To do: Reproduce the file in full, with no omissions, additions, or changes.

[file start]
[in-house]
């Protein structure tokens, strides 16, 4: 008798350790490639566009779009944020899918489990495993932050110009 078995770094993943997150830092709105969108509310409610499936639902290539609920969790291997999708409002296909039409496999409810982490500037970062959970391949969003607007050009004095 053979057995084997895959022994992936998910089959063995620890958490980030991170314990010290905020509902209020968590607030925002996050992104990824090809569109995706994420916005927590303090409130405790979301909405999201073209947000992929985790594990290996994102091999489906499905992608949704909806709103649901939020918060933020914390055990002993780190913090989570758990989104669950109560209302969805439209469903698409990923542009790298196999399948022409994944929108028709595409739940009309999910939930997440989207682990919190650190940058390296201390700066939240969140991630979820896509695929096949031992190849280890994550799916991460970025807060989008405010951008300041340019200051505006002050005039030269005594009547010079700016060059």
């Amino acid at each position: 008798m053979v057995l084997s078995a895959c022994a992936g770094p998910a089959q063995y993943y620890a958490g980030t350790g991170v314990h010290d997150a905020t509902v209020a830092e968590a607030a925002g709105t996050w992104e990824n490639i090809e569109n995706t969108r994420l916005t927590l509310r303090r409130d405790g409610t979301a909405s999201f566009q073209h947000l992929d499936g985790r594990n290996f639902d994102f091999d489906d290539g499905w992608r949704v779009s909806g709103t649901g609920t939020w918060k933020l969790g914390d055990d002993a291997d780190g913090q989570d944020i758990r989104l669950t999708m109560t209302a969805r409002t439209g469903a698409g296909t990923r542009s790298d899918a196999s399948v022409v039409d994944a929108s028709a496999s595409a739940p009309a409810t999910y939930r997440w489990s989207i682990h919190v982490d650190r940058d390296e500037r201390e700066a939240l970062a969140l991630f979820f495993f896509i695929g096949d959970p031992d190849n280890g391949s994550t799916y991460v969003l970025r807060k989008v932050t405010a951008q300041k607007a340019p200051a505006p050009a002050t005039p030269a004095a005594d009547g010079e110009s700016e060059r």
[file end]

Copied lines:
[in-house]
């Protein structure tokens, strides 16, 4: 008798350790490639566009779009944020899918489990495993932050110009 078995770094993943997150830092709105969108509310409610499936639902290539609920969790291997999708409002296909039409496999409810982490500037970062959970391949969003607007050009004095 053979057995084997895959022994992936998910089959063995620890958490980030991170314990010290905020509902209020968590607030925002996050992104990824090809569109995706994420916005927590303090409130405790979301909405999201073209947000992929985790594990290996994102091999489906499905992608949704909806709103649901939020918060933020914390055990002993780190913090989570758990989104669950109560209302969805439209469903698409990923542009790298196999399948022409994944929108028709595409739940009309999910939930997440989207682990919190650190940058390296201390700066939240969140991630979820896509695929096949031992190849280890994550799916991460970025807060989008405010951008300041340019200051505006002050005039030269005594009547010079700016060059």
């Amino acid at each position: 008798m053979v057995l084997s078995a895959c022994a992936g770094p998910a089959q063995y993943y620890a958490g980030t350790g991170v314990h010290d997150a905020t509902v209020a830092e968590a607030a925002g709105t996050w992104e990824n490639i090809e569109n995706t969108r994420l916005t927590l509310r303090r409130d405790g409610t979301a909405s999201f566009q073209h947000l992929d499936g985790r594990n290996f639902d994102f091999d489906d290539g499905w992608r949704v779009s909806g709103t649901g609920t939020w918060k933020l969790g914390d055990d002993a291997d780190g913090q989570d944020i758990r989104l669950t999708m109560t209302a969805r409002t439209g469903a698409g296909t990923r542009s790298d899918a196999s399948v022409v039409d994944a929108s028709a496999s595409a739940p009309a409810t999910y939930r997440w489990s989207i682990h919190v982490d650190r940058d390296e500037r201390e700066a939240l970062a969140l991630f979820f495993f896509i695929g096949d959970p031992d190849n280890g391949s994550t799916y991460v969003l970025r807060k989008v932050t405010a951008q300041k607007a340019p200051a505006p050009a002050t005039p030269a004095a005594d009547g010079e110009s700016e060059r």